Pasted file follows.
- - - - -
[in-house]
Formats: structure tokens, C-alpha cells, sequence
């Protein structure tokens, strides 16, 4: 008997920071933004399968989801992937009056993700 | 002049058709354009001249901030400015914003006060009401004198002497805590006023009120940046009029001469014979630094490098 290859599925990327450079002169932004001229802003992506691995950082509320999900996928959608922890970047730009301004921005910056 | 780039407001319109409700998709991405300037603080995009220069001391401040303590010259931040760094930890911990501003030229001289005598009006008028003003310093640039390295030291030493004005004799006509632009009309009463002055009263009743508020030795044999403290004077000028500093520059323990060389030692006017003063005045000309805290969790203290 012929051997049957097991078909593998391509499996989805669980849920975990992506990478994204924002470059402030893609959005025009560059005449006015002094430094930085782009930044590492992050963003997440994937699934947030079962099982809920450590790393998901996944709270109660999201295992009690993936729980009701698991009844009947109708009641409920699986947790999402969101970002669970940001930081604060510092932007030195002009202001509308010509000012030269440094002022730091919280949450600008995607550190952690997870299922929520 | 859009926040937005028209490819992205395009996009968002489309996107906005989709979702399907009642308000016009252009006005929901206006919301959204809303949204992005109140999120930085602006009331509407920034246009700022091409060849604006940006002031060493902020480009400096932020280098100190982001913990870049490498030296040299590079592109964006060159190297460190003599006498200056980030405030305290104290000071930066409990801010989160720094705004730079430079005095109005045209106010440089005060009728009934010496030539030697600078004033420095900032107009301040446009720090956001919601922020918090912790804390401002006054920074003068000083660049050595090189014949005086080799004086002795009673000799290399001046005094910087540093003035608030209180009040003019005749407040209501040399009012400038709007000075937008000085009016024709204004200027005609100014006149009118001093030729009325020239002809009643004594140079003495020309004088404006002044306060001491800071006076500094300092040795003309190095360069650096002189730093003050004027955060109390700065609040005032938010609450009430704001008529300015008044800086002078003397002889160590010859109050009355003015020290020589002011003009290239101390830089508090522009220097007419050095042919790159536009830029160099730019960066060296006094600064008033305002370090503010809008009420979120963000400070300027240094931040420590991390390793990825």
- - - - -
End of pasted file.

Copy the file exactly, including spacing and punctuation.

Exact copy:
[in-house]
Formats: structure tokens, C-alpha cells, sequence
């Protein structure tokens, strides 16, 4: 008997920071933004399968989801992937009056993700 | 002049058709354009001249901030400015914003006060009401004198002497805590006023009120940046009029001469014979630094490098 290859599925990327450079002169932004001229802003992506691995950082509320999900996928959608922890970047730009301004921005910056 | 780039407001319109409700998709991405300037603080995009220069001391401040303590010259931040760094930890911990501003030229001289005598009006008028003003310093640039390295030291030493004005004799006509632009009309009463002055009263009743508020030795044999403290004077000028500093520059323990060389030692006017003063005045000309805290969790203290 012929051997049957097991078909593998391509499996989805669980849920975990992506990478994204924002470059402030893609959005025009560059005449006015002094430094930085782009930044590492992050963003997440994937699934947030079962099982809920450590790393998901996944709270109660999201295992009690993936729980009701698991009844009947109708009641409920699986947790999402969101970002669970940001930081604060510092932007030195002009202001509308010509000012030269440094002022730091919280949450600008995607550190952690997870299922929520 | 859009926040937005028209490819992205395009996009968002489309996107906005989709979702399907009642308000016009252009006005929901206006919301959204809303949204992005109140999120930085602006009331509407920034246009700022091409060849604006940006002031060493902020480009400096932020280098100190982001913990870049490498030296040299590079592109964006060159190297460190003599006498200056980030405030305290104290000071930066409990801010989160720094705004730079430079005095109005045209106010440089005060009728009934010496030539030697600078004033420095900032107009301040446009720090956001919601922020918090912790804390401002006054920074003068000083660049050595090189014949005086080799004086002795009673000799290399001046005094910087540093003035608030209180009040003019005749407040209501040399009012400038709007000075937008000085009016024709204004200027005609100014006149009118001093030729009325020239002809009643004594140079003495020309004088404006002044306060001491800071006076500094300092040795003309190095360069650096002189730093003050004027955060109390700065609040005032938010609450009430704001008529300015008044800086002078003397002889160590010859109050009355003015020290020589002011003009290239101390830089508090522009220097007419050095042919790159536009830029160099730019960066060296006094600064008033305002370090503010809008009420979120963000400070300027240094931040420590991390390793990825």